Medication use in residential care for older people with intellectual disabilities
Bernadette Flood Senior pharmacist, Daughters of Charity Disability Support Services, St Joseph’s Centre, Clonsilla, Dublin
A growing body of literature documents multiple morbidities and multiple medication use among older people with intellectual disabilities. In Ireland in 2012, 8.6% of all medication-related adverse events were reported from the disability sector. To determine the level of medication use in a long term care centre that was home to 129 older people, the on-site pharmacist performed a base line audit. Results showed that 31,614 oral solid form medications (tablets/capsules) were administered in 28 days with an average of 1,129 administered per day. There was also widespread use of other medication forms, such as liquids, patches and eye drops. Although medication administration may seem to be a ‘simple’ nursing task, the combination of multiple medication use and medical complexity in this population means that it is often more complicated than fully realised by the staff involved in the process. Pharmacists who serve older people who have intellectual disabilities need to be aware of, and sensitive to, the unique medication needs and vulnerabilities of this population. Medication use is a major therapeutic intervention in this population and it is important that all nursing, medical and pharmacy personnel, service provider management and policy makers are aware of the complexity of the medication use process.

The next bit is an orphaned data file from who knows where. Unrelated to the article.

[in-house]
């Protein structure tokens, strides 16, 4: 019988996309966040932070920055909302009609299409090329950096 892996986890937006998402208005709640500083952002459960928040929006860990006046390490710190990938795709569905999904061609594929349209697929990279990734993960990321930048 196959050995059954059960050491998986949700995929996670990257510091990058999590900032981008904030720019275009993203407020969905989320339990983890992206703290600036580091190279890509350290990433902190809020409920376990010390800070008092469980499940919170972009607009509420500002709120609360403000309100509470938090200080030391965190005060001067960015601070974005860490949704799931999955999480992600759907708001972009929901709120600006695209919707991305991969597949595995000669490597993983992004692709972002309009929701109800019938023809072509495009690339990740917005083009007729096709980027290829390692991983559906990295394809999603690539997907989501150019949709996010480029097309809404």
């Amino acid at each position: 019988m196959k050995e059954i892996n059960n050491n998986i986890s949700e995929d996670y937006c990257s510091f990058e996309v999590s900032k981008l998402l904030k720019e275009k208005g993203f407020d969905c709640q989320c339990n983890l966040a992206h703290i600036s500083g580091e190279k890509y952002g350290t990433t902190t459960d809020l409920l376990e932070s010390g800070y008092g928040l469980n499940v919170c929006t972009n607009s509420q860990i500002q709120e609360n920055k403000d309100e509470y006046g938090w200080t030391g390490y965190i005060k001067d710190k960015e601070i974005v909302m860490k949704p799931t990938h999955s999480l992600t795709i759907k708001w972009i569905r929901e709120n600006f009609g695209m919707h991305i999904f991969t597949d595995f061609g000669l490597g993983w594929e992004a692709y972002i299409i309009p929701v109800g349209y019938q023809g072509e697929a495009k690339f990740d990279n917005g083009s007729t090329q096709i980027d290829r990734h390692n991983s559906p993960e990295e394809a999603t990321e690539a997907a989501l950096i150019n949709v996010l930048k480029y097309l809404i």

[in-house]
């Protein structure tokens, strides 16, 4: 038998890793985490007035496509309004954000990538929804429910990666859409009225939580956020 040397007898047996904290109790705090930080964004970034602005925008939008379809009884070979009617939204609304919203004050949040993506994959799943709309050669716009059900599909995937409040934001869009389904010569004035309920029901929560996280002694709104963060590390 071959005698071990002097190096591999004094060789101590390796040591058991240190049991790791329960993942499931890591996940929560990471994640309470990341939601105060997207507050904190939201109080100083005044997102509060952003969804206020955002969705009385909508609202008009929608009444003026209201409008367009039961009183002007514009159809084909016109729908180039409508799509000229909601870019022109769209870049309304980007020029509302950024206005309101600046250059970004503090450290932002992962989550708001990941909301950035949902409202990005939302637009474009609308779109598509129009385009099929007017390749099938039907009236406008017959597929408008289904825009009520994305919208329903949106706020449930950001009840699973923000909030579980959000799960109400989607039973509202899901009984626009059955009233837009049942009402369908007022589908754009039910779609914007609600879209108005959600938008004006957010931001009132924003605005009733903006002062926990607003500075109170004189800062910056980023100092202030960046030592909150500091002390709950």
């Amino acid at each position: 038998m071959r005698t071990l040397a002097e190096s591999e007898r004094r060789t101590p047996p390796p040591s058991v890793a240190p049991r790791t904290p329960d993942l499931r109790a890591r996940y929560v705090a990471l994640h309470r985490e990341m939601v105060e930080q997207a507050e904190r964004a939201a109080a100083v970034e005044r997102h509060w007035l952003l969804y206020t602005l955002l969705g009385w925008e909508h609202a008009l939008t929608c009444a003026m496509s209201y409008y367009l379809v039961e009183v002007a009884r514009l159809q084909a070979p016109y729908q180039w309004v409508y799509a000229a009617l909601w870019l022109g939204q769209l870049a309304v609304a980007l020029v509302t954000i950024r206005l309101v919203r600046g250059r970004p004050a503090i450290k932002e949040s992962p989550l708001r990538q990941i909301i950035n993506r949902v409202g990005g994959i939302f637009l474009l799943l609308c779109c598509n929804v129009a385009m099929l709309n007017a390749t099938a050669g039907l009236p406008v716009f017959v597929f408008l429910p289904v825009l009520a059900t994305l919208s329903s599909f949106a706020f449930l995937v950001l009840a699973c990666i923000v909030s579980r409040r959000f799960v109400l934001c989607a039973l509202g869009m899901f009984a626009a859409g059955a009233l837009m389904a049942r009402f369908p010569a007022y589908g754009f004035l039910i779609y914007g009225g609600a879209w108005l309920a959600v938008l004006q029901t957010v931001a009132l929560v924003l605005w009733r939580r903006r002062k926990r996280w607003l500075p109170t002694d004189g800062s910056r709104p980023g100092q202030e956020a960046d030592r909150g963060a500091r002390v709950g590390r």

Learning Disability Practice. 19, 7, 24-29. doi: 10.7748/ldp.2016.e1726Correspondence
All articles are subject to external double-blind peer review and checked for plagiarism using automated softwareConflict of interest
Received: 06 January 2016
Accepted: 03 March 2016